birthday, when she was a junior in high school.
She still misses him. Looking
back now, Nikkia reflects, “If someone
had supported my Dad while he was incarcerated, he might have had a different
Nikkia’s mother managed the kitchen at a local nonprofit. Nikkia
says she grew up in the kitchen. She didn’t realize that culinary arts could be
a career option for her, however, till later in high school. Excelling in a program she loved, she saw
that adults started showing how much they cared about her. She believes having
an adult care about you is one of the biggest factors for succeeding in high
Nikkia says she “has had a lot of opportunities” since she graduated from high school in 2015. She apprenticed with Louisville’s nationally known chef Edward Lee, for example. Now she is working to establish a culinary arts program in a local high school. Nikkia sees herself as “really strong now.” Given the challenges she faced growing up, she says she “didn’t have a choice” except to be strong.
What is Family Justice?
The Criminal Justice system hurts families and children in our community, so it is important to recognize and work for family justice. Louisville Family Justice Advocates (LFJA) looks at how criminal justice policies and practices can harm parents and children in our own community. We work to advance family justice face-to-face with local stakeholders and decision makers.
Here is an important policy change LFJA is working on now:
A pilot program to create and test the use of Family
Responsibility Statements by local District Court Judges when making sentencing
decisions involving custodial parents.
When a parent is incarcerated it often means a sudden separation from children and caregivers. There is little opportunity to consider the impact on families. If the parent pleads not guilty to their charge, he or she may have to await trail for several days or even weeks. Family Responsibility Statements would give defendants, families, prosecutors and public defenders a chance to assess and mitigate the impact of children in all decisionmaking.
Because there are racial disparities in the impact of parental incarceration on children’s health in our community..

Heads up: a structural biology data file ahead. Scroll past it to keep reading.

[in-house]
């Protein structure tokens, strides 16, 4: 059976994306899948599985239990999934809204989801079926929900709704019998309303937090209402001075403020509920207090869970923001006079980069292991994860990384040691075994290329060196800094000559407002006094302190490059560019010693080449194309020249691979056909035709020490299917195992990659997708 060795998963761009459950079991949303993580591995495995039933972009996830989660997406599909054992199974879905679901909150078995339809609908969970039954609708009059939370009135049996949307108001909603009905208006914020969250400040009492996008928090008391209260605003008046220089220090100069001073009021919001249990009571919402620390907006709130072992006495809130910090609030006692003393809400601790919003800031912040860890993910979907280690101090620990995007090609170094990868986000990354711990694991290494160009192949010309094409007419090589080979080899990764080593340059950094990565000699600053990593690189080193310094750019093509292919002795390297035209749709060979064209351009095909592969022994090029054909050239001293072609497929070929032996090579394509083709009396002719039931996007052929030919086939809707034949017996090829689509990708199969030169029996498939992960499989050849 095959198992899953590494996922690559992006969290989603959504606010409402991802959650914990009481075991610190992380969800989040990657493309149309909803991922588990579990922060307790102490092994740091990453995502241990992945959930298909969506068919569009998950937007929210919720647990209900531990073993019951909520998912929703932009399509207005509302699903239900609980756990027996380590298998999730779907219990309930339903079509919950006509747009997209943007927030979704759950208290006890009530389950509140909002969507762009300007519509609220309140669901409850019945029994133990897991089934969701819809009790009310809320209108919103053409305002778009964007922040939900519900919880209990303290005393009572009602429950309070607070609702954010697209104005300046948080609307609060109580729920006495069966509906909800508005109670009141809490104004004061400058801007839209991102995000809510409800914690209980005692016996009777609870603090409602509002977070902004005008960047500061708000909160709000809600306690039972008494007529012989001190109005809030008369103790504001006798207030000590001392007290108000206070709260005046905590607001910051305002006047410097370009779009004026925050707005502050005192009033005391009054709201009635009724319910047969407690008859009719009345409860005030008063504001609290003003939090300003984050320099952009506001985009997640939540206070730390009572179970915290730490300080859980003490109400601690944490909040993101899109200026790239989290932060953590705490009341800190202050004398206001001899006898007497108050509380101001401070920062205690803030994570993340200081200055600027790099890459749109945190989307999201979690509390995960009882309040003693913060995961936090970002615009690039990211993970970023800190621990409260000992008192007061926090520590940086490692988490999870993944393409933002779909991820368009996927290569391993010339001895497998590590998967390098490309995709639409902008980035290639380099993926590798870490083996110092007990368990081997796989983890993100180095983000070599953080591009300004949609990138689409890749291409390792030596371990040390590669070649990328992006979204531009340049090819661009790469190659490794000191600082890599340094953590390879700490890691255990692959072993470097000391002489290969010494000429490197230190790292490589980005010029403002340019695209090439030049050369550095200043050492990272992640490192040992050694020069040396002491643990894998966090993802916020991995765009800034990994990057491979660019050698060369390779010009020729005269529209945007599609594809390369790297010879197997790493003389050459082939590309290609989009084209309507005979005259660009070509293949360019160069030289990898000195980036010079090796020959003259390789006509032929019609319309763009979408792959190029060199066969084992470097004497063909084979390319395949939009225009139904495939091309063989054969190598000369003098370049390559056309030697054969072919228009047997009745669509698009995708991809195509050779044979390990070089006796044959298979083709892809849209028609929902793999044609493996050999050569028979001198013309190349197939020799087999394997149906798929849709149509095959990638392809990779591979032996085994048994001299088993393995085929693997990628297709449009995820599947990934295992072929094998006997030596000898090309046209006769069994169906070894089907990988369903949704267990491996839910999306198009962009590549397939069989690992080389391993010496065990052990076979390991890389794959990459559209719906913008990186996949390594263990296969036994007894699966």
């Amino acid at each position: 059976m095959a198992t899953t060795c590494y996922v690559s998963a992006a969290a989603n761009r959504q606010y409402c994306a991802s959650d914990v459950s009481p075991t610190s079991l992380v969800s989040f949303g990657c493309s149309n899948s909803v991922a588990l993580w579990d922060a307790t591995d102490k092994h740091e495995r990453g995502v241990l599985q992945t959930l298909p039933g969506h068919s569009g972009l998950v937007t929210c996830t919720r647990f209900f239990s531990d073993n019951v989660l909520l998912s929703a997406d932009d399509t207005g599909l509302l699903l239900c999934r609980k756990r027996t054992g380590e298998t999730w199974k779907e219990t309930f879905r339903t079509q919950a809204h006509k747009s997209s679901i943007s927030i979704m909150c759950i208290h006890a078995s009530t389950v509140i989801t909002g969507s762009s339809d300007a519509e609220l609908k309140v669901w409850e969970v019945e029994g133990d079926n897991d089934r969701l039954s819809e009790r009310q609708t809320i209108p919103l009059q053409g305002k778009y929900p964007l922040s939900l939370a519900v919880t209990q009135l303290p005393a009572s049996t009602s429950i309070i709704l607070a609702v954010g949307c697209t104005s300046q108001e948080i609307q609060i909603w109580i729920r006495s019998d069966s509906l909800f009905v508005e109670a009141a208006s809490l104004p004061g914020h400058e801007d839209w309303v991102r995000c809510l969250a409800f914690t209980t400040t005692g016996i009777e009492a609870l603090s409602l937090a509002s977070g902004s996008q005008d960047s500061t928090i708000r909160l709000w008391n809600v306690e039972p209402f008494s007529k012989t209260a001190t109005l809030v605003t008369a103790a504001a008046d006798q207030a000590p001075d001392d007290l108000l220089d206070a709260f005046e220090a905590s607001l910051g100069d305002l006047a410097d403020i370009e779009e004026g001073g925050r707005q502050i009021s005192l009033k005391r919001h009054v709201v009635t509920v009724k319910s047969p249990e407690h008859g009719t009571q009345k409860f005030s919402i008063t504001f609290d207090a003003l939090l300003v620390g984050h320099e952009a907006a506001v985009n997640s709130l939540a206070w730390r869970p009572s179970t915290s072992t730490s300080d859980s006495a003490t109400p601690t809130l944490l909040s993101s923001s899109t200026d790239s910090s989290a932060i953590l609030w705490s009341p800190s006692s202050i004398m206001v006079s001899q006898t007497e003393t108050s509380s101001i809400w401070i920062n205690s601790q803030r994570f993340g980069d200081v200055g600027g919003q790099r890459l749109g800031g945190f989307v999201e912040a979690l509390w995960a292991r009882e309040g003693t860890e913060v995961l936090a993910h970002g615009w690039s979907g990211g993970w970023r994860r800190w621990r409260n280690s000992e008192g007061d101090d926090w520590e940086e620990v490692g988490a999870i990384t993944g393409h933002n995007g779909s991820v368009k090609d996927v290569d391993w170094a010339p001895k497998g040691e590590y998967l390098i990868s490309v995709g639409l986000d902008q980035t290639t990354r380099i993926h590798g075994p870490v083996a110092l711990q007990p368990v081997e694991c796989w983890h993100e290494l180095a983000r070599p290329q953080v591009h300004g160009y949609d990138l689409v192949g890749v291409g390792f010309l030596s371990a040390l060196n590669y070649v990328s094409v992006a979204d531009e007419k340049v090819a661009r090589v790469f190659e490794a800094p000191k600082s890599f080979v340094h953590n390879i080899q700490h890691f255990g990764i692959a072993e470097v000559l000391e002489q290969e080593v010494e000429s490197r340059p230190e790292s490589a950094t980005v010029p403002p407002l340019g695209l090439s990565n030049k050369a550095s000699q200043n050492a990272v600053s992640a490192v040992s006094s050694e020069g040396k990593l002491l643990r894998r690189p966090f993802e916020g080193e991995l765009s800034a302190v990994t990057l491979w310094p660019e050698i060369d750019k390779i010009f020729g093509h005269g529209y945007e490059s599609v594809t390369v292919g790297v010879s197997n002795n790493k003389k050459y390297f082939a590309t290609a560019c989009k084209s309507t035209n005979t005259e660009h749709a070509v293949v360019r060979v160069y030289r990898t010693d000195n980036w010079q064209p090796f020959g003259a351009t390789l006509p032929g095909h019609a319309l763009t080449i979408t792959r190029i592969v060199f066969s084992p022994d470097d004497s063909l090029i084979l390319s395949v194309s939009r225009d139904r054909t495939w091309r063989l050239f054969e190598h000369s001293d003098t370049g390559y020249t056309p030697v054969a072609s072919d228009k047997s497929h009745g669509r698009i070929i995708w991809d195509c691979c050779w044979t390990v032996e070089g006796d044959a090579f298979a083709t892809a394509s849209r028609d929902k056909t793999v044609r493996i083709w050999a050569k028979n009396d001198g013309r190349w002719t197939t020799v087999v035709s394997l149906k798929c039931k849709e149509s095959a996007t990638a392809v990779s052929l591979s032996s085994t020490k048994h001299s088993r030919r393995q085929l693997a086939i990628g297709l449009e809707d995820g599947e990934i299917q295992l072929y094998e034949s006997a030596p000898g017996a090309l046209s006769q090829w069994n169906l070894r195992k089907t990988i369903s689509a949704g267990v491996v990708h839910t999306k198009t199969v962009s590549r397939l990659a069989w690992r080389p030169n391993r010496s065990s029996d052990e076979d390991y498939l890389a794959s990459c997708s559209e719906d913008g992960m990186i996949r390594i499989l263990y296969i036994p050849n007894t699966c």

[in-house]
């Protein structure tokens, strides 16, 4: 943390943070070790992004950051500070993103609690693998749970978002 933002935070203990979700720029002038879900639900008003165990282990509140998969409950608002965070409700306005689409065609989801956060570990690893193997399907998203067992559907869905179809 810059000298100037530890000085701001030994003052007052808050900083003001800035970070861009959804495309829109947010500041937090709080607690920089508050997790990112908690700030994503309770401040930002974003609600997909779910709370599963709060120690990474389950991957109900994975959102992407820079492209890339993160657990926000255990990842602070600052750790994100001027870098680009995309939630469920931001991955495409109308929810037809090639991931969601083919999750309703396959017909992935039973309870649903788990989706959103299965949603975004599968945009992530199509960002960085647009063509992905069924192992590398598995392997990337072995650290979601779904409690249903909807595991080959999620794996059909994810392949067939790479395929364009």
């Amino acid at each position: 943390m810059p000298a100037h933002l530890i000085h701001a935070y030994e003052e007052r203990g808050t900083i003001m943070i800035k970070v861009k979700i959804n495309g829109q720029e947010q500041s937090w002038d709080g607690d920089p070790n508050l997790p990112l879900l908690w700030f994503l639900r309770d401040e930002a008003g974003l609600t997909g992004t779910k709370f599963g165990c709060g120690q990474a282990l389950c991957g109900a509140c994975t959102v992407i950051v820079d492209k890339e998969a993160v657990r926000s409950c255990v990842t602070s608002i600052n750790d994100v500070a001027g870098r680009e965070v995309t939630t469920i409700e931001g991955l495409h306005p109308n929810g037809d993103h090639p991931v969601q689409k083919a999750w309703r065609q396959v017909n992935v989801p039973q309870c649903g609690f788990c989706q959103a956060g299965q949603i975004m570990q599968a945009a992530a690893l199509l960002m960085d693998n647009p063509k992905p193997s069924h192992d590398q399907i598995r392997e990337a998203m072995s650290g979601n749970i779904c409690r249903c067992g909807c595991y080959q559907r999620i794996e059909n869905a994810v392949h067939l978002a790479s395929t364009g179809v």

In September 2018, The Special Project, a member of the LFJA Coalition, worked with the Louisville Metro Center for Health Equity to research how parental incarceration harms children’s health in Jefferson County. The research finds significant racial disparities in the impact on children of color compared with the overall impact on all children in our community. LFJA advocates for all children, especially those disproportionately affected by parental incarceration, to flourish and thrive.
Stay tuned for more information and opportunities to advance family justice!
LFJA opens its 2019 year of action at The First Unitarian Church, corner of Third and York Streets, on Tuesday, March 12th at 5:30. Healthy snacks will be provided. All individuals and organizations are welcome to join us in working for equitable policies and fairer practices for families with incarcerated loved ones in Jefferson County.
The action meeting begins with an exciting panel of folks who are BUILDING LIFELINES NOT PIPELINES IN CRIMINAL JUSTICE.
Local incarceration affects everyone in our community, and we need to work together build lifelines at every stage of impact. This panel will show how their work is building lifelines for:
Early childhood development
Youth and juvenile justice
Families visiting their incarcerated loved ones
In September 2018, The Special Project, a lead partner in LFJA, partnered with Metro Louisville Center for Health Equity to complete a health impact assessment of parental incarceration on children in Jefferson County. See our Research Reports (link) for the full report and also a summary of Highlights. The report shows that parental incarceration can be harmful to all children by increasing toxic stress, and that children of color in our community are disproportionately affected by this public health risk. LFJA will be acting on the recommendations in the report and addressing this public health risk throughout 2019.